A recent order from the Michigan Court of Appeals declares that, for now, insurers are entitled to rescind no-fault policies where there is fraud in the insurance application and trial courts may grant summary disposition of third-party claims if no genuine issue of material fact exists regarding a fraud issue.
The order is an apparent affirmation of Bazzi v Sentinel Ins Co, a published decision in which the Court of Appeals found that the so-called “innocent third-party” rule did not survive the Michigan Supreme Court’s ruling in Titan Ins Co v Hyten. In Titan, the Supreme Court held that the presence of fraud in an insurance application allows the insurer to rescind a policy, even where the fraud is “easily ascertainable.”
In Bazzi, the plaintiff sought PIP benefits under a commercial automobile policy that was fraudulently procured on behalf of a shell business entity by the plaintiff’s mother and sister to obtain a lower premium due to the plaintiff’s involvement in a prior accident. Sentinel Insurance Company also argued that the insurance application failed to disclose that the vehicle was leased to the plaintiff’s mother for personal and family use, as opposed to commercial use. Sentinel moved to dismiss the plaintiff’s claim, but the trial court denied the motion for summary disposition, finding that the “innocent third party” rule (a common law doctrine invoked to preclude insurers from denying claims from third parties who did not participate in the fraud) saved the plaintiff’s claim, even if the policy in question was rescinded. Sentinel then appealed.
As discussed in an earlier Newsroom post, in its June 14, 2016 opinion, the Court of Appeals held that there was no difference between the “easily ascertainable” rule reviewed in Titan and the “innocent third party” rule at issue in Bazzi, and by rejecting the former, the Supreme Court necessarily rejected the latter. The dissenting opinion, however, posited that the innocent third-party rule survived Titan, and that allowing retroactive rescission of a policy as to an innocent individual “thwarts the mandatory nature of [no-fault] benefits and the purposes of the no-fault act.”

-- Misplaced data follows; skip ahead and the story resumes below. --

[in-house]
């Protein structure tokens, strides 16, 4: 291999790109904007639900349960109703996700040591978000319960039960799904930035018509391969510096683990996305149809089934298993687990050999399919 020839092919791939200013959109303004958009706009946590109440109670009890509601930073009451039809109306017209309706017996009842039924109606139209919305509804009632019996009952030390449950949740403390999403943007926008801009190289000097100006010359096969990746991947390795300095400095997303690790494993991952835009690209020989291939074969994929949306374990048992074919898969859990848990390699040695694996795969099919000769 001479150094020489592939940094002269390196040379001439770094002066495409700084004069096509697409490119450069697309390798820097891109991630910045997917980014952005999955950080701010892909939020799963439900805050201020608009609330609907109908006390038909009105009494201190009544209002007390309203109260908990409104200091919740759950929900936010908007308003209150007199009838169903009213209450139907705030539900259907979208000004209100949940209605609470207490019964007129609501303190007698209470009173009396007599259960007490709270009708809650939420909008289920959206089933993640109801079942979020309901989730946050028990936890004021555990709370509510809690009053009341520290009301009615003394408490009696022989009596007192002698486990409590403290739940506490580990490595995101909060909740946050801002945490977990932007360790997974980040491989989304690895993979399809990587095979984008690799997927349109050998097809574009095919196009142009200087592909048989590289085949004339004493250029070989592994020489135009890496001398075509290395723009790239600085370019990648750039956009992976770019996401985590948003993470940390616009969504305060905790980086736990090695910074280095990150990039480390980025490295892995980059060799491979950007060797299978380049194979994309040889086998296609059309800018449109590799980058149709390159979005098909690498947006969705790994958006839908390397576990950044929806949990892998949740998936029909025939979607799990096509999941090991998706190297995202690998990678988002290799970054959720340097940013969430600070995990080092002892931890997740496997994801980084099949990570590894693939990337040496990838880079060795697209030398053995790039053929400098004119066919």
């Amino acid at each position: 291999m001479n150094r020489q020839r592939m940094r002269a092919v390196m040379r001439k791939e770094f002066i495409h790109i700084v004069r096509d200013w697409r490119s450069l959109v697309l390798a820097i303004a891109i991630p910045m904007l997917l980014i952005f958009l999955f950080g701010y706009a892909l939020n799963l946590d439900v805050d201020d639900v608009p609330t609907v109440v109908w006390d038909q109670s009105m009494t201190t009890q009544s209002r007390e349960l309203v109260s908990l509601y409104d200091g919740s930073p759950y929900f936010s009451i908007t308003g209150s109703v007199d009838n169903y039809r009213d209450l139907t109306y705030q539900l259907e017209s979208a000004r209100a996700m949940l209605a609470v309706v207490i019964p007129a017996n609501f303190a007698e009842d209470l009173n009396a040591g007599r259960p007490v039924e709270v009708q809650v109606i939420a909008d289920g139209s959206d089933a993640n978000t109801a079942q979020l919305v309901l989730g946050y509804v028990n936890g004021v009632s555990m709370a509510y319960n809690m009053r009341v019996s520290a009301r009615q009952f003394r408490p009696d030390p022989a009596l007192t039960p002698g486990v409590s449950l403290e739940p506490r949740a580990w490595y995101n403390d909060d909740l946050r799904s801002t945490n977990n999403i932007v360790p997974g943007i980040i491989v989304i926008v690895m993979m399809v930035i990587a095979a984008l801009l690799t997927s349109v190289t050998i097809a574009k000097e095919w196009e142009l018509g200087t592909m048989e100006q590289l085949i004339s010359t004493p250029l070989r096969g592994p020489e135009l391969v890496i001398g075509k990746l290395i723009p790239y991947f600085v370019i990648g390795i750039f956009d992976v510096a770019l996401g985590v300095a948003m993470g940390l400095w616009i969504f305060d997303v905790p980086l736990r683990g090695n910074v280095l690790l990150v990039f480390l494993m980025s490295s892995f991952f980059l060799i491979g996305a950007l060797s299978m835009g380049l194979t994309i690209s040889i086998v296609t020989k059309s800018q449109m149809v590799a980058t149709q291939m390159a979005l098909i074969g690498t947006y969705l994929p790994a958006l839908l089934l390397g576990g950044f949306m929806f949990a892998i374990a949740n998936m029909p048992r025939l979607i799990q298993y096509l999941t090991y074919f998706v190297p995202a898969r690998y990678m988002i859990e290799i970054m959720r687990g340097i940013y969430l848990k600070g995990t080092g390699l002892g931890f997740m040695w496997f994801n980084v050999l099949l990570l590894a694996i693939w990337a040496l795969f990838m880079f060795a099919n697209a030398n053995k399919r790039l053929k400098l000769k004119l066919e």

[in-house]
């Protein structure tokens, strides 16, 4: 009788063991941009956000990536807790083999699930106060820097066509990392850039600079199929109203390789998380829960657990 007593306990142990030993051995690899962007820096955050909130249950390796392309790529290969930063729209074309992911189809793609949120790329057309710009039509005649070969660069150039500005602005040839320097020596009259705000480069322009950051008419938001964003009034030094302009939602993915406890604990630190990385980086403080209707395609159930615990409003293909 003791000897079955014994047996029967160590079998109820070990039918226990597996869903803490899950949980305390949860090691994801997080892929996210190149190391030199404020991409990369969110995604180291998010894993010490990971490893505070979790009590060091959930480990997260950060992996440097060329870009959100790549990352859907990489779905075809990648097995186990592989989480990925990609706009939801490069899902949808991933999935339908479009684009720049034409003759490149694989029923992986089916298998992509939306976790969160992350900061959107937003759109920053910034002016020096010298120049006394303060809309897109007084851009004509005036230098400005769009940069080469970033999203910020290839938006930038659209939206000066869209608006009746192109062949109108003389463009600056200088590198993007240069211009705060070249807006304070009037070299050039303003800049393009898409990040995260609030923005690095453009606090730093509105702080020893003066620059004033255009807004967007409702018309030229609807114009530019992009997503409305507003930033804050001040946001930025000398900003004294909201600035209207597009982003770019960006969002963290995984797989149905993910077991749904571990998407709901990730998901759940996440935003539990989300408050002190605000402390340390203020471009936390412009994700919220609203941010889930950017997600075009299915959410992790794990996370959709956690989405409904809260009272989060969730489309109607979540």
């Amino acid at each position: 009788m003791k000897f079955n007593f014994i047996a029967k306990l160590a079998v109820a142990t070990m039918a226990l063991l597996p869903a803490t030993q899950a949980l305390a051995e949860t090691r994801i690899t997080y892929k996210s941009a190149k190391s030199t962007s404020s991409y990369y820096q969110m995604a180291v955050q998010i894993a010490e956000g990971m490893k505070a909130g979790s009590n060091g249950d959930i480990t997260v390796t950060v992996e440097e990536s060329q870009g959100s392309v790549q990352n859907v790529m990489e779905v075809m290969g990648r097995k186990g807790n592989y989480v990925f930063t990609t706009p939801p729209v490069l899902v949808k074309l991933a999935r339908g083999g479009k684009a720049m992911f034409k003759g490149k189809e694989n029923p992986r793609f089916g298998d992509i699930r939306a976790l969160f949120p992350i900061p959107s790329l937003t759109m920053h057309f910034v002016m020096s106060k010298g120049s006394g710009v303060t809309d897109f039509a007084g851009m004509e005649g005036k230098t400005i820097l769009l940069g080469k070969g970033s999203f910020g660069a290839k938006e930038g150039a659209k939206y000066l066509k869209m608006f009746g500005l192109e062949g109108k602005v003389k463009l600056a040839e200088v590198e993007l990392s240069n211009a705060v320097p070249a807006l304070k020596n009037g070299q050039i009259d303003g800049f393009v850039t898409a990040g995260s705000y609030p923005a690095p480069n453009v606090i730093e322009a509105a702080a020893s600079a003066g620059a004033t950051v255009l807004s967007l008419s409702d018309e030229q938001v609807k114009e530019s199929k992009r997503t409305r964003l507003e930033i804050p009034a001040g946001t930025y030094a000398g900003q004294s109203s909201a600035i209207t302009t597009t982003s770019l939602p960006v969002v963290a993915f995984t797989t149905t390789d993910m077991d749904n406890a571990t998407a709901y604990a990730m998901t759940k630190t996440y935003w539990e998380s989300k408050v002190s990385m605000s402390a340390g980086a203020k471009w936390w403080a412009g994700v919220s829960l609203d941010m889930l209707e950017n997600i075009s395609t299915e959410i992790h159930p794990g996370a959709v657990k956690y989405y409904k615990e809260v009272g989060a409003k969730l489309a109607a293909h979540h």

At the same time Bazzi was proceeding through the courts, another case – Southeast Michigan Surgical Hospital, LLC v. Allstate Insurance – was making its way to the Court of Appeals. In Southeast, the insurance company denied benefits to a passenger injured in a rear-end collision. When it was determined that the vehicle’s owner and primary driver committed fraud in the application process, Allstate rescinded the policy and denied the plaintiff’s claim. In response to the parties’ cross-motions for summary disposition, the trial court concluded that though the policy was fraudulently procured, the plaintiff was an innocent third party entitled to protection against rescission of the policy.
On appeal, the appellate panel in Southeast acknowledged in its published decision that, although it was bound by the precedent set by Bazzi to reverse the lower court and remand the case for further proceedings, it was in complete agreement with the Bazzi dissent and called “for the convening of a special conflict panel.”
A call for a special conflict panel does not mean that one will automatically take place. In response to the Southeast panel’s request and pursuant to MCR 7.215(J)(3)(a), Court of Appeals Chief Judge Michael Talbot polled all of the appellate judges “to determine whether the particular question is both outcome determinative and warrants convening a special panel to rehear the case for the purpose of resolving the conflict,” then issued his order on August 31, 2016, declining to convene a panel.
We previously predicted that disagreement regarding the “innocent third party” rule and changes in Michigan No-Fault laws would prompt an application for appeal by the Michigan Supreme Court, and the effect of Southeast increases that likelihood even more. For the time-being, Bazzi remains the law in Michigan, providing insurers with a powerful defense.